Thursday, 11 December 2008

Ribwarmer DVD Arrives

And plays, thank goodness, so that plunge into technology worked out after all. Was it worth it? You bet! I love this DVD. Andy winced when he saw the receipt, but it runs I hour 45 minutes in total. I already watched it twice, which is around 3 hours fun, and for sure I'll watch it another 6 times or so at least, not to mention checking back for odd techniques, so in terms of cost per hour, it's not expensive at all. No, really! Knitting costs practically nothing, right?

I like this DVD because it is completely different from the Lucy Neatby DVDs, but just as good in its own way. Lucy shows you lots of single techniques in great detail. Meg tells you a little of the history around the ribwarmer, including one knit by Elizabeth Zimmerman herself, and a copy of the magazine it first appeared in. Then she shows you lots of variations on a single garment and encourages you to make your own choices and change your mind as you go - which is very empowering. She demonstrates making a child's ribwarmer in detail, then how you can adapt it to a longer length, or make a very pretty bolero version called the butterfly jacket. (The basic patterns are included inside the DVD case.) Also she shows lots of variations: a collar, a sports vent, a seamless version, I-cord trimming, a braided edge. She also shows you how to measure and size the garment and how to shape it a bit more - if you want to. Then she runs over all the techniques she uses. Pretty good value for money, I'd say. I plan to make a good few ribwarmers in the near future and have fun with it.

The techniques Meg shows for garter stitch would have been handy to know for my simple garter stitch jacket, but too late now! I picked it up again and solved the short row mystery - it turned out to be a matter of terminology. If you are knitting short rows, every row is 2 rows, so do you count one each time you do 2 rows, which add up to one complete short row? Or do you count 2, because after all, you knit one way, turn around and knit back, which adds up to 2 rows?Different patterns refer to it differently. Once I understood this, I knit the second sleeve with no problems. BUT I wanted to try grafting the seam. I knit the extra flap in bright yellow so I could a) have something to hold and b) use the waste yarn as a guide, but oh, dear, I didn't go back and watch Lucy again before I started and I carefully grafted two hills together, so there's a ridge on the right side and a double valley on the wrong side. DOH!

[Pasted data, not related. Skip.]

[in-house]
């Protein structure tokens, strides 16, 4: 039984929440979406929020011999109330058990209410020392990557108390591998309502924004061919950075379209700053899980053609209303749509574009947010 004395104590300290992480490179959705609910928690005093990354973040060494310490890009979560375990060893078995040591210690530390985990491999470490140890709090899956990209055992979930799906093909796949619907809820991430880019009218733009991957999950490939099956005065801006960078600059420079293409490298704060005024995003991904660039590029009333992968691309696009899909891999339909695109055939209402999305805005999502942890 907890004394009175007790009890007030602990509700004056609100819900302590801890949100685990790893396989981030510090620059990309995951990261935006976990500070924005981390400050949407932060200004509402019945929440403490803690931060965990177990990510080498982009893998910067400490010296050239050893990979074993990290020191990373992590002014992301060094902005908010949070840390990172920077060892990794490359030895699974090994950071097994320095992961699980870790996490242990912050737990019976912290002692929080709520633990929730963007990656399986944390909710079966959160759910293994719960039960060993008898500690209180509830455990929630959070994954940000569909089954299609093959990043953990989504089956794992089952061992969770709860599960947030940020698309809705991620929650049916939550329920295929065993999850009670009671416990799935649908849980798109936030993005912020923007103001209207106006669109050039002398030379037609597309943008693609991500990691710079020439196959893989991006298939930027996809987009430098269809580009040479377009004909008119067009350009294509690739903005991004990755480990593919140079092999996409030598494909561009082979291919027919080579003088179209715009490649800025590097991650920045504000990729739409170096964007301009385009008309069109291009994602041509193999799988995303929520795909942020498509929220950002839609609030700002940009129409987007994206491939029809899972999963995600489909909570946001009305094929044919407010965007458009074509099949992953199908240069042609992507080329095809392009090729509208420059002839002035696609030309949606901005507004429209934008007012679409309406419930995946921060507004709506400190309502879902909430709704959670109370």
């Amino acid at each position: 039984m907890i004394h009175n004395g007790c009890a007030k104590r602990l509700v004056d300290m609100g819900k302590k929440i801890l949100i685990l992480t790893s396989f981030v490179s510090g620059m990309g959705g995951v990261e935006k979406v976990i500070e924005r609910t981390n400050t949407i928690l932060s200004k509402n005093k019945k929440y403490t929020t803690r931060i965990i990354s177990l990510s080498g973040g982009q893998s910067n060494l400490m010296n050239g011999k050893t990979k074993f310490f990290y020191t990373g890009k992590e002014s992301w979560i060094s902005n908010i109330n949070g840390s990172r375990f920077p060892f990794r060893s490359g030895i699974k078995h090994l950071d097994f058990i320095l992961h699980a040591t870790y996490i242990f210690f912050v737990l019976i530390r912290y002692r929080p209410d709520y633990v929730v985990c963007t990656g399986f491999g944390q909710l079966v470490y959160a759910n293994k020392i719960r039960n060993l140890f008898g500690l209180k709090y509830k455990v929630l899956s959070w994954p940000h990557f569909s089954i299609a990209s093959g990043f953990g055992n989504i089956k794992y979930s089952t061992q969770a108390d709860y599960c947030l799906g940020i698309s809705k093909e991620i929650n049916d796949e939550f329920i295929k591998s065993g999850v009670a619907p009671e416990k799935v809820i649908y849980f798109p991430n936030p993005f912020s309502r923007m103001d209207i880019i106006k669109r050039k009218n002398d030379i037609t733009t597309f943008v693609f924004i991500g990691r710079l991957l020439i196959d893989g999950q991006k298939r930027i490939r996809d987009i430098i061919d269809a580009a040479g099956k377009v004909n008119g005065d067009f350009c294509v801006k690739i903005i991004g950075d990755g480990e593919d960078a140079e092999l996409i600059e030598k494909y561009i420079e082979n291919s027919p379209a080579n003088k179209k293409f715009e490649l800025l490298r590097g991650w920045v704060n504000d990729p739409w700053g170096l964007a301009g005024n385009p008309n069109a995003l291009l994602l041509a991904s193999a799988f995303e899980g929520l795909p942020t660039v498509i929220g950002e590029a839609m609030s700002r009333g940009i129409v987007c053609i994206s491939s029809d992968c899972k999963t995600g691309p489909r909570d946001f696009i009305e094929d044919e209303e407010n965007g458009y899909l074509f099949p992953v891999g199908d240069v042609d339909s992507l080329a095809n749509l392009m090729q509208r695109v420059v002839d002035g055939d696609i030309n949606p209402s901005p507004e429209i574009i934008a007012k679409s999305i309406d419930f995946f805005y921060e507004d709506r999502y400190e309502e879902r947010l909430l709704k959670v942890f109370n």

I decided not to undo it all. Instead I frogged the mistake sleeve back to where I'd gone wrong, finished it and sewed the seam so it looked pretty much like the other one. Job over! All I have to do now is sew it up and crotchet the trimming.

Those handy techniques Meg demonstrates on the DVD will apply to all garter stitch garments, and she really explains things in a way that helps me to understand. She doesn't say: 'At this point, put the yarn left and then right', She says: 'if you put the yarn left this happens, then if you put the yarn right that happens, and it's up to you which effect you want'. Although I'm not a huge fan of the ethnic knitted look, I will definitely get all the DVDs and knit my way through them, just because of how much I'll learn.

One thing that fascinated me: she knits Continental, but right down at the bottom of her needle! And I just spent two months learning to knit at the tips! After some thought I realised that she mustn't have any problems because she'll use her needles like that consistently - my stitches were altering all the time, probably because I wasn't aware which part of the needle I was using at any one time, so I knit differently in different chairs, or with different needles or even as the piece I was working on changed size. It just goes to show that there is no right or wrong in knitting, but, as Lucy said when she demonstrated the knitting at the tips technique: if you're not getting the results you want, you might want to consider something new. An added bonus is that I do believe that it's faster to knit at the tips - I'm sure I've sped up a bit since I got the hang it.

Last week I ordered some highlighter tape from the Woolly Workshop - I promised myself not to start the next cabled shrug until it arrived. It's so hard to wait though. Yesterday I dropped the shop an email just asking how my order was progressing. The shop owner rang up and said: but you cancelled it as soon as I sent the confirmation email. I said: oh no I didn't! She said: oh yes you did. Very odd. We dug deeper and an explanation emerged. I had put the wrong email address on my form - the one at work has no numbers in it and I sometimes mix them up. So, the shop had emailed a Louise Armstrong with no numbers in her BT email account - and this Louise Armstrong must knit, because instead of emailing back to say she'd never ordered anything from a knitting shop in her life, she replied to say that the order was from a year ago and she didn't need it now so please could she have a refund!! Anyway, my order is on its way and I'll be able to start shrug number two at last. But first I must finish the simple garter stitch jacket and the ribwarmer I couldn't resist starting last night.

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